iv. a "Mulatto" son of Hannah, born about 1724 [Orders 1732-42, 396].

v. Southy, perhaps her illegitimate child, born before 11 May 1725, "Molatto" son of Hannah Carter [Orders 1722-29, 181].

vi. an illegitimate child, born about 1729, for whose birth Hannah was presented in May 1729 [Orders 1722-29, 382].

 

6.    Elizabeth Carter (Thomas1), born about 1678, was a twenty-seven-year-old woman listed in the Northampton County inventory of Ralph Pigot's slaves in 1705. She and her children apparently remained slaves since they were listed with her in the inventory. They were

i. Edward4 (Ned), born about 1695, a ten-year-old in 1705. He was taxable with his sister Sarah in Culpepper Pigot's household from 1720 to 1722, and in Jacob Stringer's household in 1723.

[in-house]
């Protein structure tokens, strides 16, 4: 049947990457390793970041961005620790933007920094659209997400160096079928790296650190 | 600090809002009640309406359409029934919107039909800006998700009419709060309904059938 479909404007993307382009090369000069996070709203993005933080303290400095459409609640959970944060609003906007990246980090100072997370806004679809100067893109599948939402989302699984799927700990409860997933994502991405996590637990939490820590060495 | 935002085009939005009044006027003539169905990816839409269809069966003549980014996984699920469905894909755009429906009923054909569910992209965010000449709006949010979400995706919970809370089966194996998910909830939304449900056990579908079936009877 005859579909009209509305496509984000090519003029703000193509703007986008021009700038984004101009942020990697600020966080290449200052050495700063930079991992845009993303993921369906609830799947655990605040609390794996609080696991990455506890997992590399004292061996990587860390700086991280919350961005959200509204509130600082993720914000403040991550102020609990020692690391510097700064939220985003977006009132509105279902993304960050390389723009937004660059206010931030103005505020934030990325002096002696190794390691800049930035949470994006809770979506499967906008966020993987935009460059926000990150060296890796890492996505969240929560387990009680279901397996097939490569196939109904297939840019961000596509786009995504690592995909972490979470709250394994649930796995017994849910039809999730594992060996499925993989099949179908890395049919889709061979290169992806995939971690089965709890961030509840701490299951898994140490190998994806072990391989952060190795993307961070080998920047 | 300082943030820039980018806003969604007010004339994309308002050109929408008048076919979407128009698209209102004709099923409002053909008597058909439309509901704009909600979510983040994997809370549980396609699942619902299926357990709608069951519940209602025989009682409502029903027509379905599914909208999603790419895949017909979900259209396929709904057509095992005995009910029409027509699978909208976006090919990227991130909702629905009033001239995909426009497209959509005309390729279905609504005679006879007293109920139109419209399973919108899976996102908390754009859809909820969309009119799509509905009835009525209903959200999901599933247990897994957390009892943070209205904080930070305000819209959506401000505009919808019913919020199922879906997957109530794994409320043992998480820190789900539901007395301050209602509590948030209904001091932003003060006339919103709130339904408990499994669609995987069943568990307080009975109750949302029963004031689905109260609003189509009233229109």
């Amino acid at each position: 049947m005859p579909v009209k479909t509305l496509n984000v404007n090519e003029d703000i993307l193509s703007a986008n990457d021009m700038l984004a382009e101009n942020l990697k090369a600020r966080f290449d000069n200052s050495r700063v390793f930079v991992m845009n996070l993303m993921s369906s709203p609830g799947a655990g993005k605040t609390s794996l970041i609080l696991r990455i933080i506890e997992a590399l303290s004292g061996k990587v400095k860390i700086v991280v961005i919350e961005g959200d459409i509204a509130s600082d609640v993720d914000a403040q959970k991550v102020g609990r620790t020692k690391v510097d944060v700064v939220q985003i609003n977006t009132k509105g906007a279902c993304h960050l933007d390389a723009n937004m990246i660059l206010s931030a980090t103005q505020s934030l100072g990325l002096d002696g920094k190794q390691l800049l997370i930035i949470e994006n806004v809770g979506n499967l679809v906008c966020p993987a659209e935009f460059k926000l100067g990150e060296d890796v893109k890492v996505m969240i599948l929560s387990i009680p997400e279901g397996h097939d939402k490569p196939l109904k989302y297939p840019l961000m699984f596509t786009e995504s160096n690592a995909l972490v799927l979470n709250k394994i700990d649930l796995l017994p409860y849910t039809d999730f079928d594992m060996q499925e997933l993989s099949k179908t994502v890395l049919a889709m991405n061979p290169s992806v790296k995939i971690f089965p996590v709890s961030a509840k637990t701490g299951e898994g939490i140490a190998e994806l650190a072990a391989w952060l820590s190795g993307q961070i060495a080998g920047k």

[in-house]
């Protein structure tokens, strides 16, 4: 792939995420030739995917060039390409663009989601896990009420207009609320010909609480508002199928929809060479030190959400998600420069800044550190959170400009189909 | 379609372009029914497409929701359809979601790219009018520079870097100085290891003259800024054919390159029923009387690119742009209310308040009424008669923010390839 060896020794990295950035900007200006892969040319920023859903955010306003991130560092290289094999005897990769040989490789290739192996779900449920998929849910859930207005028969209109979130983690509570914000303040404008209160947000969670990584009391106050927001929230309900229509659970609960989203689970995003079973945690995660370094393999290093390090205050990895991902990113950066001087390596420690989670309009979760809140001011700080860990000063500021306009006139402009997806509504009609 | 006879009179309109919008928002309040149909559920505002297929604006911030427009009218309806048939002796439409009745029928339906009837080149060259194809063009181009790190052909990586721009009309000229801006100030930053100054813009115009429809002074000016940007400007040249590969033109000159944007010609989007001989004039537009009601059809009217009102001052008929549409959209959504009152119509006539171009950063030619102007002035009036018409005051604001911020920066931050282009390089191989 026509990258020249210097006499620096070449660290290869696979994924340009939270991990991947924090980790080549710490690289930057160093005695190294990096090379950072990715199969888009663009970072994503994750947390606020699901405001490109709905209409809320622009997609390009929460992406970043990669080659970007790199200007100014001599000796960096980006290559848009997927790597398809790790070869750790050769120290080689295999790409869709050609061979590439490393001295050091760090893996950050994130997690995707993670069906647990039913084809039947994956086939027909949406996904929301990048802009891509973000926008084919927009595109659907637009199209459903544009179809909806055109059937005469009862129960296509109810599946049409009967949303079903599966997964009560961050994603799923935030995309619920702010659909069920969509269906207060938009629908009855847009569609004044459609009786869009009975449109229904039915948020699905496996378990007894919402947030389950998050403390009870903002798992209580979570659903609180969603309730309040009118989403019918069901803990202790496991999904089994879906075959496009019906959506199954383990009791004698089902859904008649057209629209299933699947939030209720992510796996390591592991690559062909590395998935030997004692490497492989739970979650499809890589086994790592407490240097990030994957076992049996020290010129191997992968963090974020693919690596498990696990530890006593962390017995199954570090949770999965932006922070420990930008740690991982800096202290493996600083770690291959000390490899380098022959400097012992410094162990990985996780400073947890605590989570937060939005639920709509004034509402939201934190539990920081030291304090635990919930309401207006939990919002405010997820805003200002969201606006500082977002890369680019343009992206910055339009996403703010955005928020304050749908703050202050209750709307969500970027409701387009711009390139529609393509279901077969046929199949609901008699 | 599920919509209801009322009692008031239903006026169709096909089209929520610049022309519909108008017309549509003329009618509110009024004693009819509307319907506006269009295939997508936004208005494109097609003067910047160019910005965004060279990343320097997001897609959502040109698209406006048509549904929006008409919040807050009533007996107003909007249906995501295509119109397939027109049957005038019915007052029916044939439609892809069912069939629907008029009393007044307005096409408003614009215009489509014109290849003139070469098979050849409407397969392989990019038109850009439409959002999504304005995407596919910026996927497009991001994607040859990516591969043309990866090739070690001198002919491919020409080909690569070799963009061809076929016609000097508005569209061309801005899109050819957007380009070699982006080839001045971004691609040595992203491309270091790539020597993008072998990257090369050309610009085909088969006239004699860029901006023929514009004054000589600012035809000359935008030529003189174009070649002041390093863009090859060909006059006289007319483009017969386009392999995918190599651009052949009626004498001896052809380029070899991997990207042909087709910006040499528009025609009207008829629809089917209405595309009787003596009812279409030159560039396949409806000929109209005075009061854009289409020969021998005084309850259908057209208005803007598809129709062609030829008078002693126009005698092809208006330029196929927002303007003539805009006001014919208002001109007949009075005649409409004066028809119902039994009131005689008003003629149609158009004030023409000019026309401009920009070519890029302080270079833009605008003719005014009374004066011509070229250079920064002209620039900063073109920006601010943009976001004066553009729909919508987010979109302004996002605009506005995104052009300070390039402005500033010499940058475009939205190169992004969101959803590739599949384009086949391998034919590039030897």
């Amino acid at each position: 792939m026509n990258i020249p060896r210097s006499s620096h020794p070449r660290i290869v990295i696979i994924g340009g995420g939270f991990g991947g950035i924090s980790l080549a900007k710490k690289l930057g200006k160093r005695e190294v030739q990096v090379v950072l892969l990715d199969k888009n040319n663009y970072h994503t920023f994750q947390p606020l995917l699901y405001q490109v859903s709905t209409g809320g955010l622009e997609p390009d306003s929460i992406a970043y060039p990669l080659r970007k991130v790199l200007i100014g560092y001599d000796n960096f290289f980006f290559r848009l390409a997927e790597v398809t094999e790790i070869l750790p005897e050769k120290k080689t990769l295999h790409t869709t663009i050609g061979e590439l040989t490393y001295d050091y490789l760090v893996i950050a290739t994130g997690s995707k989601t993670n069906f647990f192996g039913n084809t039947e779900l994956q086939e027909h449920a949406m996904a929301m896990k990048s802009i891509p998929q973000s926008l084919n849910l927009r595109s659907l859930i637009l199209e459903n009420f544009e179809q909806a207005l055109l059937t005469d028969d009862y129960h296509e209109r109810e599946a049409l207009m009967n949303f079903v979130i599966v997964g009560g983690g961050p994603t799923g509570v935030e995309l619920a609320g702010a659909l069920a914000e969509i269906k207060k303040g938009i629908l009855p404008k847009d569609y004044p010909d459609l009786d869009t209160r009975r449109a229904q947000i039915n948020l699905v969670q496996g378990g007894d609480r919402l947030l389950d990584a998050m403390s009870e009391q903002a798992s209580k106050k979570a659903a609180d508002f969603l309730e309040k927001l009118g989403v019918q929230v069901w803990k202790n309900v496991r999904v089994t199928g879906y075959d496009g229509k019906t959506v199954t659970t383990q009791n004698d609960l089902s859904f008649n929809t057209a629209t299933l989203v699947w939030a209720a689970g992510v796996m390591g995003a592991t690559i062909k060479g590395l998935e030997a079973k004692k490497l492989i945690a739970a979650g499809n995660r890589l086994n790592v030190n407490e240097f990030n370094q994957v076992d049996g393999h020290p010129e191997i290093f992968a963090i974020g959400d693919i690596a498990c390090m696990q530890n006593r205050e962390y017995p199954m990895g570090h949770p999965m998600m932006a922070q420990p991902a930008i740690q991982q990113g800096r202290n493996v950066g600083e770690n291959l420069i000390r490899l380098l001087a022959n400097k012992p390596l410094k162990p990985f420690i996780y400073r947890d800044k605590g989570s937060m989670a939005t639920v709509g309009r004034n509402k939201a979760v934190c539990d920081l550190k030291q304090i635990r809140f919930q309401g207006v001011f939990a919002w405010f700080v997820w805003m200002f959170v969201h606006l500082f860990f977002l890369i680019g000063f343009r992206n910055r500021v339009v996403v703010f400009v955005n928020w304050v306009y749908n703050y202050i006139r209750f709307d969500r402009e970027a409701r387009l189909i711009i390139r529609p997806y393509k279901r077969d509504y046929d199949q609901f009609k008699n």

ii. Hannah2, born about 1698, a seven-year-old in 1705.

iii. Sarah, born about 1701, a four-year-old in 1705.

iv. Dinah, born about 1703, a two-year-old in 1705, perhaps the "Dinah Negro," taxable in John Pigot's household in 1720.

 

7.    Mary Carter (Thomas1), born say 1681, "Daughter of Ellenor Carter widow," was free in Northampton County by 30 May 1699 when she was presented for having an unnamed illegitimate child by Daniel, a slave belonging to Daniel Benthall. She was again presented for bastardy in 1703 [OW&c 1698-1710, 8, 18, 165]. Her illegitimate children may have been

i. Jacob, probably born about 1699, tithable in Jacob Waterfield's Northampton County household in the list of Thomas Harmanson in 1720, tithable in Azaricum Drighouse's household in 1727, tithable with his wife Tabitha Copes in Azaricum's household in 1727, and tithable in his own household from 1728 to 1731 in James Forse's list.